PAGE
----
that he is so very choice of you. I should not like to have you leave me as long. But here I am far away from you, with no prospect of getting nearer at present. I am very impatient to see you, my own darling. Will the winter never come? I don’t think I get as low spirits now as I used to. Since I have the assurance that you love me, the only feeling is impatience to be with you. To be sure, it has been very gloomy here, and at the regiment since the loss of my poor friend, Will Hawley, and so many other noble fellows, but when I think of that, the next thought is about Georgie, my dear loved Georgie. I have her still, and
she loves me. So you see, my darling, how much you have done for me already. You spoke of learning something good about me. No, no, Georgie, dear. I am altogether unworthy of your precious love. But dearest, it shall be an incentive to try and become more worthy.
We have been in the same place for two days, at which we are all surprised. The new railroad runs quite near our camp, and the enemy frequently waste their ammunition trying to shell the trains. They have not been able to do any damage yet, though their shots come unpleasantly near, sometimes.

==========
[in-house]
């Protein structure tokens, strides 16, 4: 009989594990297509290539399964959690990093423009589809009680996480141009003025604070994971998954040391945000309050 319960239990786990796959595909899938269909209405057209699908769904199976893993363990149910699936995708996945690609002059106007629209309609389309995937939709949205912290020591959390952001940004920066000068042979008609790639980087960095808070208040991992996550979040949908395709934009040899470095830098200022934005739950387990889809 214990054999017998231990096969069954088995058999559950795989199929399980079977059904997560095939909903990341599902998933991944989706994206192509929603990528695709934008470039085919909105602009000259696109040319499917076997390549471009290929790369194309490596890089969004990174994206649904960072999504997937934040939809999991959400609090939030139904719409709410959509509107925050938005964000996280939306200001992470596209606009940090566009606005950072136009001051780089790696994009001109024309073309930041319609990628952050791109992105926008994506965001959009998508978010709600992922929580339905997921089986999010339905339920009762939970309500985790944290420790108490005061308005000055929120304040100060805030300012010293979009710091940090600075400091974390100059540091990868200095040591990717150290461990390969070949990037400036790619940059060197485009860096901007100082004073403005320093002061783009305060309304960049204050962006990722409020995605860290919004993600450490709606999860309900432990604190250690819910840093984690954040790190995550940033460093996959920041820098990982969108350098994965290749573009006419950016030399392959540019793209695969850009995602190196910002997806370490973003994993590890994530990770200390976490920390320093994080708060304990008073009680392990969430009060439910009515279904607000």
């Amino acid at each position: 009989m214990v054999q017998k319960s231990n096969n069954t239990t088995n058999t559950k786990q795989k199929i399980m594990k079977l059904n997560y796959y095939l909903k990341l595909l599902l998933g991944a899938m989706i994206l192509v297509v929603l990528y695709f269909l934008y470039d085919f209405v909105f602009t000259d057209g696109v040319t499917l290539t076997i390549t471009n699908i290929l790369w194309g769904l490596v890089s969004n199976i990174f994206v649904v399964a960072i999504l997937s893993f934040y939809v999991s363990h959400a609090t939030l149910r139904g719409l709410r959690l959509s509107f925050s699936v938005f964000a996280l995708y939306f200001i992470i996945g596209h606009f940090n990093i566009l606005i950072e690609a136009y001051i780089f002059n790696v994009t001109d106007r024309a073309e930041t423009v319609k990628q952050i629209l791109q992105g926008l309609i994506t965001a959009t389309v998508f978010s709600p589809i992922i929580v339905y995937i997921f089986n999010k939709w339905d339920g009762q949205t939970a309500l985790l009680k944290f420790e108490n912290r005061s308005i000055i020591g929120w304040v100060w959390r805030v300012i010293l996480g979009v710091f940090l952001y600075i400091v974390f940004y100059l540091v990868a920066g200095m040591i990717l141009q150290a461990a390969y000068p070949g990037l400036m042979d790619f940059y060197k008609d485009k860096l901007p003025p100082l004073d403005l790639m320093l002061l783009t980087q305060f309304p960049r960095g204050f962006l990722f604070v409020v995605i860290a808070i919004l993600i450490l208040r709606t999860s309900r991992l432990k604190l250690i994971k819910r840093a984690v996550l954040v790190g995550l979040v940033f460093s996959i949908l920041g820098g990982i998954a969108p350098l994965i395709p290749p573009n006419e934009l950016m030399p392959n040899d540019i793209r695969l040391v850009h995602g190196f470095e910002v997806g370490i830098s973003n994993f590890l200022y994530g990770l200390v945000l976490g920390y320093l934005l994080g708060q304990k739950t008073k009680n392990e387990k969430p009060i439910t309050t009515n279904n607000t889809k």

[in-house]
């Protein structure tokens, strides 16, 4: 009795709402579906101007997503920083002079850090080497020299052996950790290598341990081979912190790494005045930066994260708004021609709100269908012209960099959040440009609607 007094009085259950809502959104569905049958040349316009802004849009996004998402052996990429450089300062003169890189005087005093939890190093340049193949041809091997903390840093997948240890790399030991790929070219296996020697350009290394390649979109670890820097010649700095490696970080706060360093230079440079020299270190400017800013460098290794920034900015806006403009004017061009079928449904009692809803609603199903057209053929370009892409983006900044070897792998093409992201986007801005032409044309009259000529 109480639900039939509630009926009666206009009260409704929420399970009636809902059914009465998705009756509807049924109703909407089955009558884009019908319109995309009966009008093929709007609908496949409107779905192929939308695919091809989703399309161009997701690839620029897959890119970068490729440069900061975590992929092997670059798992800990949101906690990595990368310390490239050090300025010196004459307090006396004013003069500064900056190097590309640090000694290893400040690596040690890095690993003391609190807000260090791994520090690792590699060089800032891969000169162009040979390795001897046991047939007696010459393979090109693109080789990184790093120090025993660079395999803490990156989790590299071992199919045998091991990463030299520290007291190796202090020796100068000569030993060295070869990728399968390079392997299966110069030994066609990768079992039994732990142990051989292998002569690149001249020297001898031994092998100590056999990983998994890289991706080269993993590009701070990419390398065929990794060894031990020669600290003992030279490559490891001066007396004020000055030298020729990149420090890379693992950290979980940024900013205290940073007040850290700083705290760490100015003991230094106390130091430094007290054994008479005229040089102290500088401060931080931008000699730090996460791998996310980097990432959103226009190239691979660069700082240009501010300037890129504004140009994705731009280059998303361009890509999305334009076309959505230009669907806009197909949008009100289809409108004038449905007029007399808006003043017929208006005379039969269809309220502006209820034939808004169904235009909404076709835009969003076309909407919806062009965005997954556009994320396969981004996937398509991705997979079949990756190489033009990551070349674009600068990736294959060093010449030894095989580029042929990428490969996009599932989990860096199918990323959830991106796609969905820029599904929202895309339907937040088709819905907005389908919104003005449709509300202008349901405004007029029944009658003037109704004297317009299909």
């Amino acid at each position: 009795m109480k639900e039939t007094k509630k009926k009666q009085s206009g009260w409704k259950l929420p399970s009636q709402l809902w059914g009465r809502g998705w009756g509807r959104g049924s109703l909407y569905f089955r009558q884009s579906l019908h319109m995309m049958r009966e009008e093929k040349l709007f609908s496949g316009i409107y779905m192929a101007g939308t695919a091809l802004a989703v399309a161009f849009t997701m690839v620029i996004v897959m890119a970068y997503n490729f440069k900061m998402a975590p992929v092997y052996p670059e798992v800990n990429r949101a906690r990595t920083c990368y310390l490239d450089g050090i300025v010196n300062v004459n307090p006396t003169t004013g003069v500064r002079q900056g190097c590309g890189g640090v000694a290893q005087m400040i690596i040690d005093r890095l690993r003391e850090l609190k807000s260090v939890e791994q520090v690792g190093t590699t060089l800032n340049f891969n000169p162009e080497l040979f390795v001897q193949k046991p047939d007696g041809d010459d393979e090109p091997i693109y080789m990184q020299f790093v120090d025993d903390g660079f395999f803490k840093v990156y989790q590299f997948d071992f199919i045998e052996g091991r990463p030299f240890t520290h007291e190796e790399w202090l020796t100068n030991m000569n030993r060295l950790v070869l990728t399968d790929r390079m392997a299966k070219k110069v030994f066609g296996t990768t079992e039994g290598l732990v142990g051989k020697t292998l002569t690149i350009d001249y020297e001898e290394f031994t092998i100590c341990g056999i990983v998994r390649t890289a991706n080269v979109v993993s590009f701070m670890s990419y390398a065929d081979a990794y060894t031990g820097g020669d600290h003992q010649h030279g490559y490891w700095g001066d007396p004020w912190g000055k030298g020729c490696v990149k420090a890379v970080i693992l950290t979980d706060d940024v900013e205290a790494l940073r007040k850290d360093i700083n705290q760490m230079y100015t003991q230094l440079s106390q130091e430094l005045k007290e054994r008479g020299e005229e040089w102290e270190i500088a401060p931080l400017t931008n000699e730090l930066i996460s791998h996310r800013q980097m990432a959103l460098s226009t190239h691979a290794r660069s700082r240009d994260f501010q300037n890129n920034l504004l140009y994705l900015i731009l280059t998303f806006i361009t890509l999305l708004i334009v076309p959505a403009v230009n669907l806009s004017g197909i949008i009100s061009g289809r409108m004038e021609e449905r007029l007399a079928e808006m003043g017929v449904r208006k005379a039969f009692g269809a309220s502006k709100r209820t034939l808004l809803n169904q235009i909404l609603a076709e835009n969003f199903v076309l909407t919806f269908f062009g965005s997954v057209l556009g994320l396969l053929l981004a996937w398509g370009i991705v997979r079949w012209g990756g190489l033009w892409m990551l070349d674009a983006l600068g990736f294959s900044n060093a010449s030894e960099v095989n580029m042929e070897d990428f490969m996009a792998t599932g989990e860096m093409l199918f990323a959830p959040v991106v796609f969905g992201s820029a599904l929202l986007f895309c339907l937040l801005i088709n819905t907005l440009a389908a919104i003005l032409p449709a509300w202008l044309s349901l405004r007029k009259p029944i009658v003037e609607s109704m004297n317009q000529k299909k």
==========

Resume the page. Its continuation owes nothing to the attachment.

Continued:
Col. Smyth is in temporary command of our division, during the absence of Gen. Gibbon. I think
it is wrong on the part of the government to keep Col. Smyth from having a commission as Brigadier Gen’l, at least. They give him a major general’s command with only the rank and pay of a colonel. There is not a more brave or efficient officer in the field than Col. Smyth. I enclose a small piece of the colors of the 14th. The old flag is nearly in pieces. This little piece was nearly off, so I thought I would send it to you.
Please give my very kind rememberances to your father and mother
With many kisses for your own dear self,
Frederick B. Doten, was born in Sheffield, MA in 1840. He worked as a clerk in New York City then enlisted at age 22 as a corporal in Co. A, 14th CT Infantry, August 1, 1862. He was promoted to 1st lieutenant of Co. F, March 3, 1863, adjutant of the regiment, April 14, 1863, and captain of Co. F, Oct. 20, 1863. He was present at “Pickett’s Charge” at Gettysburg, helping defend the Angle on July 3rd and was cited for receiving many captured swords from surrendering C.S. officers. He was captured at Morton’s Ford, VA on February 6, 1864, but after being imprisoned at Libby Prison, was exchanged and returned to duty as a staff officer for Brigadier General William Hays. He was mustered out May 1, 1865, and became a cashier of the 1st National Bank of Chicopee, MA. He married Georgie L. Welles in 1866, and died Apr. 9, 1903.
Another 3 of Doten’s letters to Georgie, dating from 19 June 1864, 13 October 1864, and 10 April 1865, can be found at Spared Shared. An inquiry into his Prisoner of War status in February, 1864 is available in Ohio State University’s records Be sure to check them out as well!